here to open a PDF version of Sandia’s 2013 Economic Impact Report.

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Sandia LabNews

Report spotlights Sandia’s increasing economic impact


Click here to open a PDF version of Sandia’s 2013 Economic Impact Report.

Sandia spent roughly $975 million on goods and services in fiscal year 2013 and New Mexico businesses were awarded more than $420 million, or 43 percent, of the total, according to the Labs’ latest economic impact report.

US small businesses received nearly $500 million in Sandia contracts, with the New Mexico share totaling $287 million, or 57 percent.

Compared with the previous fiscal year, total spending was up $79 million and New Mexico spending was up $19 million. Total small business contracts were up $27 million and the New Mexico share up $31 million.

“There is no question that 2013 was a very challenging year for the US economy and in particular for small businesses in New Mexico, California, and the entire country. Yet through it all, Sandia’s overall spending increased $79 million,” says Don Devoti, manager of Small Business Utilization Dept. 10222. “The economic impact of this increased spending has benefited small businesses in New Mexico and across our nation. Sandia’s partnership with small and diverse business suppliers is key to the economic prosperity of New Mexico.”

While Sandia spends a large portion of its funding in New Mexico, its economic footprint is thought to be much larger than the actual dollars it spends. Economic impact models suggest the effect Sandia has on New Mexico’s economy could be about three times the total amount it spends on purchases and salaries.

Seeking small and diverse suppliers

Sandia reaches out to local businesses through a variety of programs. It holds public forums with suppliers and civic leaders to discuss contracting opportunities, and lists contracts on its Business Opportunities website. It supplies small and diverse business owners with information on doing business with Sandia and seeks qualified suppliers.

The 2013 Sandia National Laboratories Economic Impact report breaks down Sandia’s spending and spotlights its role in the economy. The 2013 data reflecting actual payments made is based on Sandia’s fiscal year from Oct. 1, 2012, to Sept. 30, 2013. The report demonstrates Sandia’s continued commitment to small business.

Here are some numbers showing Sandia’s overall economic impact in 2013:

•          $1.5 billion was spent on labor and non-contract-related payments.

•          $974.6 million went to contract-related payments.

•          $59.3 million went to the state of New Mexico for gross receipts taxes.

•          $70.1 million was spent through procurement card purchases.

The Small Business Act mandates that federal contractors use small businesses, including those that are small disadvantaged, owned by women or veterans and service-disabled veterans, and small businesses in impoverished areas — called Historically Underutilized Business (HUB) zones. The Small Business Utilization Department oversees the mandate and negotiates small business subcontracting goals with NNSA.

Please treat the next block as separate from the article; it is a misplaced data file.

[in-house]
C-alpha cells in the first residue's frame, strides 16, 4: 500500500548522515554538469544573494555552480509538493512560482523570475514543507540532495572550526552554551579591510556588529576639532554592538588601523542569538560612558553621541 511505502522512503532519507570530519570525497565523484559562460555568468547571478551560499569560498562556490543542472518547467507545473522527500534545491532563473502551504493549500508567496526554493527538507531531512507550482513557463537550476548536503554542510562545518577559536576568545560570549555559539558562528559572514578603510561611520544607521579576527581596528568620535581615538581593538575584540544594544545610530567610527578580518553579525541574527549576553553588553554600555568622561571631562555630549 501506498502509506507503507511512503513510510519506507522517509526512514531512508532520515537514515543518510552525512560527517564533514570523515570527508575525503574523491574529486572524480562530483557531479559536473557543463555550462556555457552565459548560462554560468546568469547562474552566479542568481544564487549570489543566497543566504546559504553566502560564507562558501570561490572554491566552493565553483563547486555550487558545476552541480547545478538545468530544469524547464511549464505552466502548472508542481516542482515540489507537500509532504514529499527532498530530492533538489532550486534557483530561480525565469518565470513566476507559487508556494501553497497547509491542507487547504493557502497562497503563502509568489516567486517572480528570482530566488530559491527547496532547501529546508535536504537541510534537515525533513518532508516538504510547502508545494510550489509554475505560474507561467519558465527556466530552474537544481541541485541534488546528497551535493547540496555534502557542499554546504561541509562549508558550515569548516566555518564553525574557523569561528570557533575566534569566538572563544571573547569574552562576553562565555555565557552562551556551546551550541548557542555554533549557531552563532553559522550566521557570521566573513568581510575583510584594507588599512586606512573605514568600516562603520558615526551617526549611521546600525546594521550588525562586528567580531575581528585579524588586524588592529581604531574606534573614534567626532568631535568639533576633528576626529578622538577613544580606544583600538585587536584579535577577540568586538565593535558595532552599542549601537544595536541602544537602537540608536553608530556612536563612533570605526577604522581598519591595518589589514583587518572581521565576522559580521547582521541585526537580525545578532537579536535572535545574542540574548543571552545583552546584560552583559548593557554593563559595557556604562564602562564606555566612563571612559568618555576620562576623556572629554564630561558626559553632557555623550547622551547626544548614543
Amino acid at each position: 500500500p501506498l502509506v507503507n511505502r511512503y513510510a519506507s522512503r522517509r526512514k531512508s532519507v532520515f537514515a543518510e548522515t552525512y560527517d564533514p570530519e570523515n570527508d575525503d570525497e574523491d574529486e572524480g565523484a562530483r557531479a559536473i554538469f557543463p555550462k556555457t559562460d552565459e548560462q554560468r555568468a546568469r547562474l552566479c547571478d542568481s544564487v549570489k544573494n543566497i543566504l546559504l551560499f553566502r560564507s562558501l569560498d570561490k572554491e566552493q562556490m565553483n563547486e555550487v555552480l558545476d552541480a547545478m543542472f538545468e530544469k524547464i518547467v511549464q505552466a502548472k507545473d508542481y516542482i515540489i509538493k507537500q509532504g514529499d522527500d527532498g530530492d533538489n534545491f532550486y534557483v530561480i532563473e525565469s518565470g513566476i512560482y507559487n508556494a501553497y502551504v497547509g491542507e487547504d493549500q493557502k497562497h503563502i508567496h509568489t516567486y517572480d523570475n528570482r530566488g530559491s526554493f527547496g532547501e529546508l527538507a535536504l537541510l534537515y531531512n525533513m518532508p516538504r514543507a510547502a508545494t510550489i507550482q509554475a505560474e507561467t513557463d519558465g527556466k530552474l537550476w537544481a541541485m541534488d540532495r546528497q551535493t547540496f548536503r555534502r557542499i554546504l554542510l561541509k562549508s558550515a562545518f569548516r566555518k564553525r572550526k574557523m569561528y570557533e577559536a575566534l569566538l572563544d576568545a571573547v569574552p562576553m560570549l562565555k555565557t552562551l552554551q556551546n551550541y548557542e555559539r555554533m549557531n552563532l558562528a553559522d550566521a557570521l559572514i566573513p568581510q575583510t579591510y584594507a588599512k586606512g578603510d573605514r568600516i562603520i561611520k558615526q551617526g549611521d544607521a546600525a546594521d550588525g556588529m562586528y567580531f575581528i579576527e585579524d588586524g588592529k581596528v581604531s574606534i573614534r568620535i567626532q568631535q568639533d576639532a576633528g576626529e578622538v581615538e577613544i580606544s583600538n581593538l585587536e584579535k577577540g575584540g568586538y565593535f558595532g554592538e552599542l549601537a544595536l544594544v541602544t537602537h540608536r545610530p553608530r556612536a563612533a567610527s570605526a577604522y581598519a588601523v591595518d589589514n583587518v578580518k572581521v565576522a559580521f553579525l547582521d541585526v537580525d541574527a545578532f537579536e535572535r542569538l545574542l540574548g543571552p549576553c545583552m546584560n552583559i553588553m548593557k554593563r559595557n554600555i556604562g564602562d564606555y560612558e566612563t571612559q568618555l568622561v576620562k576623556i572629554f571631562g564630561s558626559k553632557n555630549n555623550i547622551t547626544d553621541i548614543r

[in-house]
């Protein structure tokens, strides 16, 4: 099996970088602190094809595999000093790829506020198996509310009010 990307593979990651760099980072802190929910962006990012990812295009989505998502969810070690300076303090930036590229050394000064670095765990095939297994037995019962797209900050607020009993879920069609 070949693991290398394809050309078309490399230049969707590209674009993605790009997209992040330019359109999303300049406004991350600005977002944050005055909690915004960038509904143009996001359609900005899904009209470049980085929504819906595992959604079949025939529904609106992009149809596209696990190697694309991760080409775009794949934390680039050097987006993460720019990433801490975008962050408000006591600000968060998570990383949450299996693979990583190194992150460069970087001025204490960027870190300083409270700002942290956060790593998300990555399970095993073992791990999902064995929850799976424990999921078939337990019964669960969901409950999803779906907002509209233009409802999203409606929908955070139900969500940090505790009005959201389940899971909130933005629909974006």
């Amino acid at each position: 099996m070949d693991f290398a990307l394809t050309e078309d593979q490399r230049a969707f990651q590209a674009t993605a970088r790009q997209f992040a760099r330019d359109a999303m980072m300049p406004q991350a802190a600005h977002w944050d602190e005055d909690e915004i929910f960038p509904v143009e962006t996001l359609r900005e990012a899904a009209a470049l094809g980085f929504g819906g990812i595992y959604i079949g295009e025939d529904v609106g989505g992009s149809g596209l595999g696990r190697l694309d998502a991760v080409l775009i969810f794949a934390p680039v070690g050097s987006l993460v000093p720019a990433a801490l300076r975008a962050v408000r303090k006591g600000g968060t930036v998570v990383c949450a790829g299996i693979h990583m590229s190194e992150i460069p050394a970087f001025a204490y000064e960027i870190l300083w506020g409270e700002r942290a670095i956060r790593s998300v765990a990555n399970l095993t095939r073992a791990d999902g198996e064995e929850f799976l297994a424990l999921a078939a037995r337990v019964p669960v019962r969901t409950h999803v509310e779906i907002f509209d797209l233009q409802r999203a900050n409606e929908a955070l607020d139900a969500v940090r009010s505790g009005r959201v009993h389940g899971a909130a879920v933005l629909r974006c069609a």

“Sandia continues to have very aggressive goals for small business and supplier diversity this year,” Don says. “My small business team and our entire procurement organization are committed to meet and/or exceed these goals and to continue making a difference to New Mexico’s economy. We will continue to engage, value, and partner with our supplier community.”

Partnerships promote national security 

Sandia President and Laboratories Director Paul Hommert echoes the Labs’ full support of the Small Business Act. “Sandia National Laboratories has a long and distinguished record of encouraging and partnering with highly qualified, diverse small business suppliers who assist us in achieving our national security mission,” he says. “We are fully committed to continuing this track record.”

Sandia also helps the state’s economy through the New Mexico Small Business Assistance (NMSBA) program, established by the state Legislature in 2000 to help companies receive technical support from the Labs. In 2012, the Sandia NMSBA provided nearly $2.4 million in technical assistance to 196 New Mexico small businesses in 27 counties. Since 2000, it has provided more than $24 million in assistance.

Sandia employees gave more than $5.6 million in 2012-2013 to the United Way of Central New Mexico as the largest corporate contributor to the agency. That number topped $6 million in the 2013-2014 Employee Caring Program campaign, and will be reflected in the 2014 economic impact report.

Sandians also logged more than 115,000 volunteer hours in 2012. They supported STEM (science, technology, engineering, and math) education through a variety of community programs, such as family science and math nights and engineering challenges, that reached thousands of students.